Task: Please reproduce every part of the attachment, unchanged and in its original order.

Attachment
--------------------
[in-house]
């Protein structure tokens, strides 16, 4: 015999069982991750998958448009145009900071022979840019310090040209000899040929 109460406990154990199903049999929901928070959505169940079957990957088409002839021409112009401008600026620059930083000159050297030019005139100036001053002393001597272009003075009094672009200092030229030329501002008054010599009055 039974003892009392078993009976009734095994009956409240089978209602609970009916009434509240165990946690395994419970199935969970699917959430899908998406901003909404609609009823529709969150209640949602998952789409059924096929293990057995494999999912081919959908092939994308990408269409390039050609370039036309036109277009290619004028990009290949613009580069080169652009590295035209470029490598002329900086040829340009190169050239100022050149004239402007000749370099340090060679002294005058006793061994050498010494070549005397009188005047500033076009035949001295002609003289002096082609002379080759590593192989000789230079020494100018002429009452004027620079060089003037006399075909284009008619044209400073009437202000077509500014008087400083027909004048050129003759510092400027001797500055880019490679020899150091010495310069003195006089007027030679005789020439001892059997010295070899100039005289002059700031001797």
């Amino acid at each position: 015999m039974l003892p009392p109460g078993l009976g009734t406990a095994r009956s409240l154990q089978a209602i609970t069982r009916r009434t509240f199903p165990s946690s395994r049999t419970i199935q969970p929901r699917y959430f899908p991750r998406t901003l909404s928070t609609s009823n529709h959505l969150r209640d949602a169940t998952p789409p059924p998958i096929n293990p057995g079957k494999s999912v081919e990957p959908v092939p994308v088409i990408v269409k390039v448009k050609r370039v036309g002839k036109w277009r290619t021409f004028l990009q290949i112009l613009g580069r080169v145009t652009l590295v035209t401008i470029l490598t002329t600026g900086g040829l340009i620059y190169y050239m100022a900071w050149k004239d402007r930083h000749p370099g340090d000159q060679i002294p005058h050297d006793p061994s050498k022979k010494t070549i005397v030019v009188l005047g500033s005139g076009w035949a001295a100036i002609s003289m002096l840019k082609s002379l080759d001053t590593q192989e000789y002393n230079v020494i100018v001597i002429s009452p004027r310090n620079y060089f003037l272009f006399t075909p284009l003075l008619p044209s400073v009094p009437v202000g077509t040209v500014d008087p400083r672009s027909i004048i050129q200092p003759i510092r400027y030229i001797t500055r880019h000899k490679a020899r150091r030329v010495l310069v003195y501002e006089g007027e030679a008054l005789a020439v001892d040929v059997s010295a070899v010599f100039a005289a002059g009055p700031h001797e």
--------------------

[in-house]
């Protein structure tokens, strides 16, 4: 015999069982991750998958448009145009900071022979840019310090040209000899040929 109460406990154990199903049999929901928070959505169940079957990957088409002839021409112009401008600026620059930083000159050297030019005139100036001053002393001597272009003075009094672009200092030229030329501002008054010599009055 039974003892009392078993009976009734095994009956409240089978209602609970009916009434509240165990946690395994419970199935969970699917959430899908998406901003909404609609009823529709969150209640949602998952789409059924096929293990057995494999999912081919959908092939994308990408269409390039050609370039036309036109277009290619004028990009290949613009580069080169652009590295035209470029490598002329900086040829340009190169050239100022050149004239402007000749370099340090060679002294005058006793061994050498010494070549005397009188005047500033076009035949001295002609003289002096082609002379080759590593192989000789230079020494100018002429009452004027620079060089003037006399075909284009008619044209400073009437202000077509500014008087400083027909004048050129003759510092400027001797500055880019490679020899150091010495310069003195006089007027030679005789020439001892059997010295070899100039005289002059700031001797």
């Amino acid at each position: 015999m039974l003892p009392p109460g078993l009976g009734t406990a095994r009956s409240l154990q089978a209602i609970t069982r009916r009434t509240f199903p165990s946690s395994r049999t419970i199935q969970p929901r699917y959430f899908p991750r998406t901003l909404s928070t609609s009823n529709h959505l969150r209640d949602a169940t998952p789409p059924p998958i096929n293990p057995g079957k494999s999912v081919e990957p959908v092939p994308v088409i990408v269409k390039v448009k050609r370039v036309g002839k036109w277009r290619t021409f004028l990009q290949i112009l613009g580069r080169v145009t652009l590295v035209t401008i470029l490598t002329t600026g900086g040829l340009i620059y190169y050239m100022a900071w050149k004239d402007r930083h000749p370099g340090d000159q060679i002294p005058h050297d006793p061994s050498k022979k010494t070549i005397v030019v009188l005047g500033s005139g076009w035949a001295a100036i002609s003289m002096l840019k082609s002379l080759d001053t590593q192989e000789y002393n230079v020494i100018v001597i002429s009452p004027r310090n620079y060089f003037l272009f006399t075909p284009l003075l008619p044209s400073v009094p009437v202000g077509t040209v500014d008087p400083r672009s027909i004048i050129q200092p003759i510092r400027y030229i001797t500055r880019h000899k490679a020899r150091r030329v010495l310069v003195y501002e006089g007027e030679a008054l005789a020439v001892d040929v059997s010295a070899v010599f100039a005289a002059g009055p700031h001797e």